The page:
7 National Chains Agree to End "No-Poach" | How Will This Affect Franchisees?

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On July 12th, 2018, seven major restaurant chains including McDonald’s, Arby’s, Auntie Anne’s, and Carl’s Jr., reached an agreement with the state of Washington, pledging to do away with so-called “no-poach” hiring policies at the national level.

Cinnabon, Buffalo Wild Wings, and Jimmy John’s were also among those who joined in the agreement. This came on the heels of criticism that these no-poaching clauses stifle job flexibility and mobility for hourly restaurant industry workers.

More importantly, critics pointed to these provisions as a major part of the wage stagnation which has persisted for much of the past decade.
To be clear, a no-poach provision exists within a contract to prevent an employee of a specific franchise of a restaurant chain to a different franchise of that same chain.

Fast Food Franchises Affected by New Employee Hiring Policy

Though often taken for granted, fast-food restaurants and their employees represent a significant share of the overall workforce, with the majority of these restaurants owned and operated by independent franchisees.
Indeed, while this pledge to eliminate “no-poaching” practices was made at the corporate level, the independent franchisees may themselves be the most affected by the new change.

For prospective employers, many of them small business owners, their business interest is in protecting what they view as an important investment in training and onboarding new employees. Losing the time and money put into bringing on a new hire, employers feel, can harm their bottom line.

Independently owning and operating a restaurant or cluster of restaurants is a “penny profit” business. So it isn’t a stretch of the imagination to see how no-poach clauses worked their way into the fine print of employee contracts, with the intent to keep employees from trying to jump ship to a separate franchise after only a short period of time.

Anti-Employee-Poaching Agreement Part of Nationwide Labor Movement?

But as we’ve seen, the ongoing trend in labor laws in the United States points towards more transparency and flexibility in favor of hourly workers. Just in the last year, both New York City and Oregon introduced Fair Workweek laws which give employees increased control and flexibility over their schedules.

In turn, these laws asked for more comprehensive record-keeping and compliance from the business owners and independent franchisees. [Shyft helps business owners manage Fair Workweek issues with our best-in-class mobile app. If you’re interested in more information on how we work at both the full-chain and franchisee level, you can request a demo here.

From a big picture perspective, it is eye-opening that non-compete clauses typically thought of as reserved for large technology companies like Google, Amazon, Apple, and Facebook are in place on the ground level of a restaurant, where employees are usually making $8-12 per hour.

It’s hard not to see the stark contrast. Large tech firms have such provisions in place to prevent senior members in engineering and leadership from switching sides and sharing company trade secrets and intellectual property. Meanwhile, owner/operators at franchise locations of restaurants like McDonald’s and Arby’s have these rules in place to save the precious time and money invested in training new workers and avoid costly turnover.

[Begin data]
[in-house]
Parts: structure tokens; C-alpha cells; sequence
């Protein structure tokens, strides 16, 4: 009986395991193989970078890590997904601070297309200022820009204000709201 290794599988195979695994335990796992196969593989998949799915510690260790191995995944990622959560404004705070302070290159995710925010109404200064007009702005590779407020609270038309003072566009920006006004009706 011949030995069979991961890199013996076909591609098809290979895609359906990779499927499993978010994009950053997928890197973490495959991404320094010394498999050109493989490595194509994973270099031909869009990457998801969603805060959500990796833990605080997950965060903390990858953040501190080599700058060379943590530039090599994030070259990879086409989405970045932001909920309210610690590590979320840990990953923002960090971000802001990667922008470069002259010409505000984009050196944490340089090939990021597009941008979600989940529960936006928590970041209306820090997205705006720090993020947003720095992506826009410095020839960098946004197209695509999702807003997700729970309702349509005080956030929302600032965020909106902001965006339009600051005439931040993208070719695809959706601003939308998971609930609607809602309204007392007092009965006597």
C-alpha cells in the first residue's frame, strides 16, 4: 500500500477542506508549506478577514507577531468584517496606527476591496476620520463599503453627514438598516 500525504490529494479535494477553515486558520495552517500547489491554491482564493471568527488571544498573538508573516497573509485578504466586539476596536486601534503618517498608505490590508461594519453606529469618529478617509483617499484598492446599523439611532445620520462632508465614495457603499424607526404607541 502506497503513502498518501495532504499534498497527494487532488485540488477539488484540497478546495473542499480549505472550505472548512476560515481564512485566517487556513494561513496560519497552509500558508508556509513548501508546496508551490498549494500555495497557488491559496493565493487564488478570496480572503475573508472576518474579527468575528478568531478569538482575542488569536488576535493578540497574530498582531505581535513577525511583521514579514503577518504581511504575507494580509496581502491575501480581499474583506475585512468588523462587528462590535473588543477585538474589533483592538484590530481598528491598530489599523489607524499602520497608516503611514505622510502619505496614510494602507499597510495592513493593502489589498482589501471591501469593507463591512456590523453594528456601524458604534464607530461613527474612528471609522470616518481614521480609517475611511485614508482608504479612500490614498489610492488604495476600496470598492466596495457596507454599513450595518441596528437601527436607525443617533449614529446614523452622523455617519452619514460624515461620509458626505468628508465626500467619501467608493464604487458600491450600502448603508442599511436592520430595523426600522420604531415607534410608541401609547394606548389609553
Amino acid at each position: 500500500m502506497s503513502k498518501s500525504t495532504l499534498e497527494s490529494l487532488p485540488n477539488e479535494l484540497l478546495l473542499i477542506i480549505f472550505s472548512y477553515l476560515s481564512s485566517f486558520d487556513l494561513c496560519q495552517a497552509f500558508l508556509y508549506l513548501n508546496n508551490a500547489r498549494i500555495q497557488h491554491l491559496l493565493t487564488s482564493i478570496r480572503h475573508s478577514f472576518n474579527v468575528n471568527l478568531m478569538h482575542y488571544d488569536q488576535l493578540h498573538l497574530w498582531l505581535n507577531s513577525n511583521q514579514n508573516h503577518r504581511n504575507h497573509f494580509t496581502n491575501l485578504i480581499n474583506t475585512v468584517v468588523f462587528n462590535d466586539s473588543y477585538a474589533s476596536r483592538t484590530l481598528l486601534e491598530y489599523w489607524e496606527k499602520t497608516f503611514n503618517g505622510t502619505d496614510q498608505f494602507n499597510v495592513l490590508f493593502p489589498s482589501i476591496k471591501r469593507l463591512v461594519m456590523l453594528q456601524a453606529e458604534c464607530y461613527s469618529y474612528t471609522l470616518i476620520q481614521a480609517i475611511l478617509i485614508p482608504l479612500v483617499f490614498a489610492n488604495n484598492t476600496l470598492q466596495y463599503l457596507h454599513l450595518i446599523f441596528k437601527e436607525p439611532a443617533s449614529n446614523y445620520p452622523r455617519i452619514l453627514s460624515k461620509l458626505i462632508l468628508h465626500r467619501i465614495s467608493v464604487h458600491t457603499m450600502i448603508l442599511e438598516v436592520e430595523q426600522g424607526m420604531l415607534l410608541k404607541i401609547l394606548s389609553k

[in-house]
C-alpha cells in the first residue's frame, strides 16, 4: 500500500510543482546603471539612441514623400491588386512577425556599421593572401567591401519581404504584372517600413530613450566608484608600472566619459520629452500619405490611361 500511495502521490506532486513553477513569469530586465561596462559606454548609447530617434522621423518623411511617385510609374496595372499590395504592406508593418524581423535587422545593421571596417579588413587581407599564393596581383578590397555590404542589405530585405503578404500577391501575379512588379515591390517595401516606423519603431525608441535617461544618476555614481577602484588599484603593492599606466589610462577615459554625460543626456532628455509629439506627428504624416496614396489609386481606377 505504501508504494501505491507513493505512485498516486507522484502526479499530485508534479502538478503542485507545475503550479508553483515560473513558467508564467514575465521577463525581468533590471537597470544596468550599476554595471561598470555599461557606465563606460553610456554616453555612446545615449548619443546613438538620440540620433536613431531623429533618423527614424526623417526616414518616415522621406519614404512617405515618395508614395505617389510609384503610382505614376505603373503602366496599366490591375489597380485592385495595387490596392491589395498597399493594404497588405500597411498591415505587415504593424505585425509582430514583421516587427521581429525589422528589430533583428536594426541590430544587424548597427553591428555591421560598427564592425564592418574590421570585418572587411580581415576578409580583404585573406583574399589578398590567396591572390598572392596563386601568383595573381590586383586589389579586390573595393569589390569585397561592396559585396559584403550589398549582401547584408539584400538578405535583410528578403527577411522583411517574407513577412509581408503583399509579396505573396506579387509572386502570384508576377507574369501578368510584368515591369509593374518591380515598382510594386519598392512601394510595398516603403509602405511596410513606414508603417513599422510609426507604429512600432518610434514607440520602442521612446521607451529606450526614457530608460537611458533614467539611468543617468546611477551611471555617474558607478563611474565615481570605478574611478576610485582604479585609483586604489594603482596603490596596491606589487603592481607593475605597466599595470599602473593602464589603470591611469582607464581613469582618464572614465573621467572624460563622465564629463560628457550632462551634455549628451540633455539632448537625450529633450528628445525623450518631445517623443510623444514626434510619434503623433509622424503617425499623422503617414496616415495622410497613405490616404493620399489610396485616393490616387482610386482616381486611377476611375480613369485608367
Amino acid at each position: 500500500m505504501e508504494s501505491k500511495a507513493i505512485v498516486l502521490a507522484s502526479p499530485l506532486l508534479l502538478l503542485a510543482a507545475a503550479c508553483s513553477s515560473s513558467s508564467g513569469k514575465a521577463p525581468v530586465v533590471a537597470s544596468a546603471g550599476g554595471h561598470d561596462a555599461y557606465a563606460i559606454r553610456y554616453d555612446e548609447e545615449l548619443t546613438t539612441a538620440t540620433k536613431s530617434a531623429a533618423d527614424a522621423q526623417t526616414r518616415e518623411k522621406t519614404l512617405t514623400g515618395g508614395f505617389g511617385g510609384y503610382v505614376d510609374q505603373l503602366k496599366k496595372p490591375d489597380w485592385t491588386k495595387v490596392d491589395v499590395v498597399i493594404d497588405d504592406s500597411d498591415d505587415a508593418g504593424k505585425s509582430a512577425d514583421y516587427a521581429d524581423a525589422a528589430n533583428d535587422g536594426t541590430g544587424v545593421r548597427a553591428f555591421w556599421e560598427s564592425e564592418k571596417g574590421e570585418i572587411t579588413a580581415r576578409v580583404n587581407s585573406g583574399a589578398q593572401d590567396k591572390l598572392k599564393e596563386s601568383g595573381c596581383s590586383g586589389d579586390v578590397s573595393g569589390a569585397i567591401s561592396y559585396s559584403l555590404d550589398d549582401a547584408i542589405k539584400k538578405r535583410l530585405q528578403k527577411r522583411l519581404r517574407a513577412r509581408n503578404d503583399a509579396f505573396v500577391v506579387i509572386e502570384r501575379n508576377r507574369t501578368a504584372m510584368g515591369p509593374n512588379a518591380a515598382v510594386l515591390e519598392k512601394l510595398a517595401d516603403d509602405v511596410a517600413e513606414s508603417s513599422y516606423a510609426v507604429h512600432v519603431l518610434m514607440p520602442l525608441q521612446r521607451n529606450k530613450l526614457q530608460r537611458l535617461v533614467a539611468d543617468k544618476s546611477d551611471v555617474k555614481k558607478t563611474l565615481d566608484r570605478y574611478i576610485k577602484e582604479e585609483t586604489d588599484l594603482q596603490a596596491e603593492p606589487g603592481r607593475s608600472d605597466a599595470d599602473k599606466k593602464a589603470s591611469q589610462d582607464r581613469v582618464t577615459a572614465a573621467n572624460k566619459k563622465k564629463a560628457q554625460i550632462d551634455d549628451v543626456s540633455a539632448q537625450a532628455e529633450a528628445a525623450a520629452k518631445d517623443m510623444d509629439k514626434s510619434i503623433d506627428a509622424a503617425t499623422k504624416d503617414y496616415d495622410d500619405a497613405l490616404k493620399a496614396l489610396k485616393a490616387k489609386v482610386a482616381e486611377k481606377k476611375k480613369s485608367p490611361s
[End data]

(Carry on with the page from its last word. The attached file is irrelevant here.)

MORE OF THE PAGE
Key Players Respond to Removal of Non-Compete Policy

In response to the issue, Robert Cresanti, the CEO of the International Franchise Association, made a statement in a letter to Congress. He stated that removing these no-poach clauses, “would jeopardize the success and viability of the franchise and would have a negative impact on all participants on the franchise value chain.”

He also pointed to the broader overall potential for workers to foster and grow their careers at these types of franchises.

McDonald’s and Inspire Brands (owner of Buffalo Wild Wings and Arby’s) were quick to address the issue and state they are “pleased” to make a renewed pledge to eliminate “no-poach” policy.

And Princeton Professors Orley Ashenfelter and Alan Krueger — who many credited with sparking this agreement with their study on franchise practices at 40 large chains — also stated they were pleased by July’s outcome. Professor Kruger remarked, “I hope that either through judicial action or legislation or voluntary decision by the franchise chains, that these noncompetitive practices are dropped.”

The Scope of No-Poach Laws, Number of Employees Affected, Made Changes Inevitable

As fast-food giants and their franchisees and employees deal with this issue, what sticks out is the overall scope. Although July’s agreement was made specifically with Washington state Attorney General Bob Ferguson, 11 states in all including Massachusetts and New Jersey, and the District of Columbia, had brought this issue to the forefront last month as needing to be addressed.

What’s greater still: while Attorney General Ferguson commented that this new agreement with the seven national chains should affect 25,000 restaurants nationwide, Professor Krueger’s study said this practice may be going on at 70,000 or more restaurants.

It’s certain to be interesting to monitor developments with this story as they happen. Hopefully, as changes are made, the overall level of communication between the national chains, the franchisees and the workers themselves, can continue to improve.

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